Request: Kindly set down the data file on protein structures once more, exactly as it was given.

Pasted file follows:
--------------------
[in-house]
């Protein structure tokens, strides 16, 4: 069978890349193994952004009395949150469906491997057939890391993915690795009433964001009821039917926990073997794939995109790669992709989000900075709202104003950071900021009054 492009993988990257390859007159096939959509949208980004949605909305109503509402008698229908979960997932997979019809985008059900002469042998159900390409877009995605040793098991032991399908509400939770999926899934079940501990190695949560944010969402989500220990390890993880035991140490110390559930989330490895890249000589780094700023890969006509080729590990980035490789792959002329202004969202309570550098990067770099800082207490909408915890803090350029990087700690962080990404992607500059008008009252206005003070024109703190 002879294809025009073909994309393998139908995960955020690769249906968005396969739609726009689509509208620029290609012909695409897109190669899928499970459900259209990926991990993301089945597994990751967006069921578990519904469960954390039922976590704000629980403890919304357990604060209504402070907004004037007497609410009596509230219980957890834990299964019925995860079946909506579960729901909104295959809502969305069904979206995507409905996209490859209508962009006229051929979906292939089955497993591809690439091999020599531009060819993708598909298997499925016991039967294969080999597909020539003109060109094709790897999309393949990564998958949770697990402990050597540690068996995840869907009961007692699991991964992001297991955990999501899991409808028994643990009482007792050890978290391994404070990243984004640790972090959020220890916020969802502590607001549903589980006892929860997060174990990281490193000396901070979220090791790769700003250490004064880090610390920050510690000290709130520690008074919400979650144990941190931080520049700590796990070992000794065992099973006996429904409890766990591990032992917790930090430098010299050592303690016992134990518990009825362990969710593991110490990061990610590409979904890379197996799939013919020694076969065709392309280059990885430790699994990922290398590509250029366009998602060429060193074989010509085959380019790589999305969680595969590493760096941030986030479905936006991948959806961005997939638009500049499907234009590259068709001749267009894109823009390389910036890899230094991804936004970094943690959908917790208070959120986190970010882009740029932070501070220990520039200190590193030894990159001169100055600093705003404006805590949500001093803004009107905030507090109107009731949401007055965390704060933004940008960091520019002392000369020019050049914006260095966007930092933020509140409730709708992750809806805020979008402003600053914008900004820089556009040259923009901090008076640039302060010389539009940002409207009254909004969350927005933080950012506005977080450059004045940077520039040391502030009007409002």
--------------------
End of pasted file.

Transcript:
[in-house]
């Protein structure tokens, strides 16, 4: 069978890349193994952004009395949150469906491997057939890391993915690795009433964001009821039917926990073997794939995109790669992709989000900075709202104003950071900021009054 492009993988990257390859007159096939959509949208980004949605909305109503509402008698229908979960997932997979019809985008059900002469042998159900390409877009995605040793098991032991399908509400939770999926899934079940501990190695949560944010969402989500220990390890993880035991140490110390559930989330490895890249000589780094700023890969006509080729590990980035490789792959002329202004969202309570550098990067770099800082207490909408915890803090350029990087700690962080990404992607500059008008009252206005003070024109703190 002879294809025009073909994309393998139908995960955020690769249906968005396969739609726009689509509208620029290609012909695409897109190669899928499970459900259209990926991990993301089945597994990751967006069921578990519904469960954390039922976590704000629980403890919304357990604060209504402070907004004037007497609410009596509230219980957890834990299964019925995860079946909506579960729901909104295959809502969305069904979206995507409905996209490859209508962009006229051929979906292939089955497993591809690439091999020599531009060819993708598909298997499925016991039967294969080999597909020539003109060109094709790897999309393949990564998958949770697990402990050597540690068996995840869907009961007692699991991964992001297991955990999501899991409808028994643990009482007792050890978290391994404070990243984004640790972090959020220890916020969802502590607001549903589980006892929860997060174990990281490193000396901070979220090791790769700003250490004064880090610390920050510690000290709130520690008074919400979650144990941190931080520049700590796990070992000794065992099973006996429904409890766990591990032992917790930090430098010299050592303690016992134990518990009825362990969710593991110490990061990610590409979904890379197996799939013919020694076969065709392309280059990885430790699994990922290398590509250029366009998602060429060193074989010509085959380019790589999305969680595969590493760096941030986030479905936006991948959806961005997939638009500049499907234009590259068709001749267009894109823009390389910036890899230094991804936004970094943690959908917790208070959120986190970010882009740029932070501070220990520039200190590193030894990159001169100055600093705003404006805590949500001093803004009107905030507090109107009731949401007055965390704060933004940008960091520019002392000369020019050049914006260095966007930092933020509140409730709708992750809806805020979008402003600053914008900004820089556009040259923009901090008076640039302060010389539009940002409207009254909004969350927005933080950012506005977080450059004045940077520039040391502030009007409002």